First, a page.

I found this quote on BellaOnline this morning, and found it quite confusing at first. Usually, when I first see a quote, I understand it and in my head have an opinion, or something to say about it which can usually relate to something that is happening recently or things that happen in everyday lives. I think this quote might be more confusing as it has more than one angle to it. When I first read it, the immediate thought that came to mind was that it was about change. I thought that the angle was, the older you are, the less pain you will feel when you come into contact with change, therefore, you are more able to deal with change in your lives the older you are. This is probably to do with life experience and maturity.
However, I realized that I seemed to substitute the words 'new idea' for change, which isn't necessarily the same thing. A new idea doesn't have to change something existing, but can be a new thought, a new realization, a new person, a new relationship, and although some of these incur change, that is not the sole definition of them. Therefore the quote is saying, we can judge how old we are in the way that we are able to take on board and experience these new ideas, people and things.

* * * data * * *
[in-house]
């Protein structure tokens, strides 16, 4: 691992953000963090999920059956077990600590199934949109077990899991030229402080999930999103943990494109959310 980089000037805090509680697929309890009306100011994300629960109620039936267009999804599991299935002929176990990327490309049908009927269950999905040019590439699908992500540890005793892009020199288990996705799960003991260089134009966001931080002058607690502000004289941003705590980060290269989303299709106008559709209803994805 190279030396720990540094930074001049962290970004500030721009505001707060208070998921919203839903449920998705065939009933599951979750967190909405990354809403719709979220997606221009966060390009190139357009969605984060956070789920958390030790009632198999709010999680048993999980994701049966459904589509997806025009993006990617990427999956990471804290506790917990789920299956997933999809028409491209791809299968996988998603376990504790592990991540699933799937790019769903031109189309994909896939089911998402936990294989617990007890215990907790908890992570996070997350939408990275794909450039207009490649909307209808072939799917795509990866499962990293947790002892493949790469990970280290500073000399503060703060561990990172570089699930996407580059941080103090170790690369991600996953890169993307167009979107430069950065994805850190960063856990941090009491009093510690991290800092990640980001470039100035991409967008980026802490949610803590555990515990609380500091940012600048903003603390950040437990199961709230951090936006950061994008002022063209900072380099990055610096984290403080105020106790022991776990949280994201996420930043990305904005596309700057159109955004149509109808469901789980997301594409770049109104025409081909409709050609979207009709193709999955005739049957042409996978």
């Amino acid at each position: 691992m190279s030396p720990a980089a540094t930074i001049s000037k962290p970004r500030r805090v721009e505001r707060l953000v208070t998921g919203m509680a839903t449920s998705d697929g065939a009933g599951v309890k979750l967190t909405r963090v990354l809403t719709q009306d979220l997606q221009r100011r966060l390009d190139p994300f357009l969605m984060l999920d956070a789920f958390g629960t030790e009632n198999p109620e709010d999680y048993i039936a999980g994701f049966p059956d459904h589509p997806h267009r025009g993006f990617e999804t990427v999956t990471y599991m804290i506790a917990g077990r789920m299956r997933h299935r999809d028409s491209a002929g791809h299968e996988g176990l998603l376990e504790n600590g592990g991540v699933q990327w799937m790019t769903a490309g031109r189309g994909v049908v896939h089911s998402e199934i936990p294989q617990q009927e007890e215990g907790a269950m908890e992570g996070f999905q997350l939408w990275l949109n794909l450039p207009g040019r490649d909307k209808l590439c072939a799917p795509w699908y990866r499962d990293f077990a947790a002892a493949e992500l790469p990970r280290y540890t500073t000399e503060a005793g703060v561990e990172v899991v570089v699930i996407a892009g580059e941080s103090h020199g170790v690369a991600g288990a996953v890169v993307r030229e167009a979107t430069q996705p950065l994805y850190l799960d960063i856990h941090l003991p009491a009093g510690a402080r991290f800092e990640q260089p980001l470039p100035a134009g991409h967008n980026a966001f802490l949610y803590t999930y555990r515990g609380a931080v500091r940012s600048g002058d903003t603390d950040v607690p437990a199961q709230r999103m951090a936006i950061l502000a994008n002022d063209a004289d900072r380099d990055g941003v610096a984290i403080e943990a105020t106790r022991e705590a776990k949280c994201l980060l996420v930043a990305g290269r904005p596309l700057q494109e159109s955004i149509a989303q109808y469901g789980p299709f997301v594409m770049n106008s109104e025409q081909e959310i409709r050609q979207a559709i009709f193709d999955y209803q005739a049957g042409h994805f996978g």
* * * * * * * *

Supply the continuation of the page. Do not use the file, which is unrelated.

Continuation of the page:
There might be another definition though. It could be the idea that this is talking about your age mentally and not necessarily your literal age. You can judge your age by how you handle new ideas... therefore younger people who are possibly mentally more mature and can handle these new ideas and experience well and with grace... are they said to be 'older' than those who might be literally older, but not mentally. There are many people who may have lived life an easy way and not had to dealt with certain hardships that others may have had to experience at a young age.
It all seems confusing, even to me when I am trying to explain it. I guess this is another example of how quotes can mean more than one thing... to different people...
Editor's Picks Articles
Top Ten Articles
Content copyright © 2018 by Amy Packham. All rights reserved.
This content was written by Amy Packham. If you wish to use this content in any manner, you need written permission. Contact Nicole Cardillo for details.